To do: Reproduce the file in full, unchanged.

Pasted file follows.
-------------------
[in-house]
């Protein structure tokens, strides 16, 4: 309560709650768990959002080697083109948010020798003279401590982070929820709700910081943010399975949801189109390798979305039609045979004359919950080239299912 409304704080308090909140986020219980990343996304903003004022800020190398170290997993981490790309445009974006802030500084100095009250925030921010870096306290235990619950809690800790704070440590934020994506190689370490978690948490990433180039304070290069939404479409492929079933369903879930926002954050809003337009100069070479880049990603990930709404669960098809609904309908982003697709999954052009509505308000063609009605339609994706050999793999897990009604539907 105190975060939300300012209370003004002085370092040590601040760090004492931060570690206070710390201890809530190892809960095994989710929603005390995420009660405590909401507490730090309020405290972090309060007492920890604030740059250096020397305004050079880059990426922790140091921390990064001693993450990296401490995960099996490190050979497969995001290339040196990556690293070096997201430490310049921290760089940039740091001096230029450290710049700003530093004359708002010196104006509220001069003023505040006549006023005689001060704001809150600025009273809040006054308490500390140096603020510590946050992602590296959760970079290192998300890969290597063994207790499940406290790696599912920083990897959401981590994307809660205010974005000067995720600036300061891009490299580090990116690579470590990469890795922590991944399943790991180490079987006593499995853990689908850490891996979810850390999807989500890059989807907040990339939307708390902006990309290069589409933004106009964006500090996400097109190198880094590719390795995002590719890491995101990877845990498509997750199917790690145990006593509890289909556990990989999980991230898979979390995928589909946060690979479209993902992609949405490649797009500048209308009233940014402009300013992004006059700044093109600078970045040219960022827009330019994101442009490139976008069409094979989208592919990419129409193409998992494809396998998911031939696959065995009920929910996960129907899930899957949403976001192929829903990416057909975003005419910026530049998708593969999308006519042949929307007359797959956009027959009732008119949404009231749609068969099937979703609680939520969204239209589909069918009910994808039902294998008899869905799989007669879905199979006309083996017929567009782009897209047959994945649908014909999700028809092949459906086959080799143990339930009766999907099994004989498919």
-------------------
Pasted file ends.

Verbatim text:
[in-house]
């Protein structure tokens, strides 16, 4: 309560709650768990959002080697083109948010020798003279401590982070929820709700910081943010399975949801189109390798979305039609045979004359919950080239299912 409304704080308090909140986020219980990343996304903003004022800020190398170290997993981490790309445009974006802030500084100095009250925030921010870096306290235990619950809690800790704070440590934020994506190689370490978690948490990433180039304070290069939404479409492929079933369903879930926002954050809003337009100069070479880049990603990930709404669960098809609904309908982003697709999954052009509505308000063609009605339609994706050999793999897990009604539907 105190975060939300300012209370003004002085370092040590601040760090004492931060570690206070710390201890809530190892809960095994989710929603005390995420009660405590909401507490730090309020405290972090309060007492920890604030740059250096020397305004050079880059990426922790140091921390990064001693993450990296401490995960099996490190050979497969995001290339040196990556690293070096997201430490310049921290760089940039740091001096230029450290710049700003530093004359708002010196104006509220001069003023505040006549006023005689001060704001809150600025009273809040006054308490500390140096603020510590946050992602590296959760970079290192998300890969290597063994207790499940406290790696599912920083990897959401981590994307809660205010974005000067995720600036300061891009490299580090990116690579470590990469890795922590991944399943790991180490079987006593499995853990689908850490891996979810850390999807989500890059989807907040990339939307708390902006990309290069589409933004106009964006500090996400097109190198880094590719390795995002590719890491995101990877845990498509997750199917790690145990006593509890289909556990990989999980991230898979979390995928589909946060690979479209993902992609949405490649797009500048209308009233940014402009300013992004006059700044093109600078970045040219960022827009330019994101442009490139976008069409094979989208592919990419129409193409998992494809396998998911031939696959065995009920929910996960129907899930899957949403976001192929829903990416057909975003005419910026530049998708593969999308006519042949929307007359797959956009027959009732008119949404009231749609068969099937979703609680939520969204239209589909069918009910994808039902294998008899869905799989007669879905199979006309083996017929567009782009897209047959994945649908014909999700028809092949459906086959080799143990339930009766999907099994004989498919």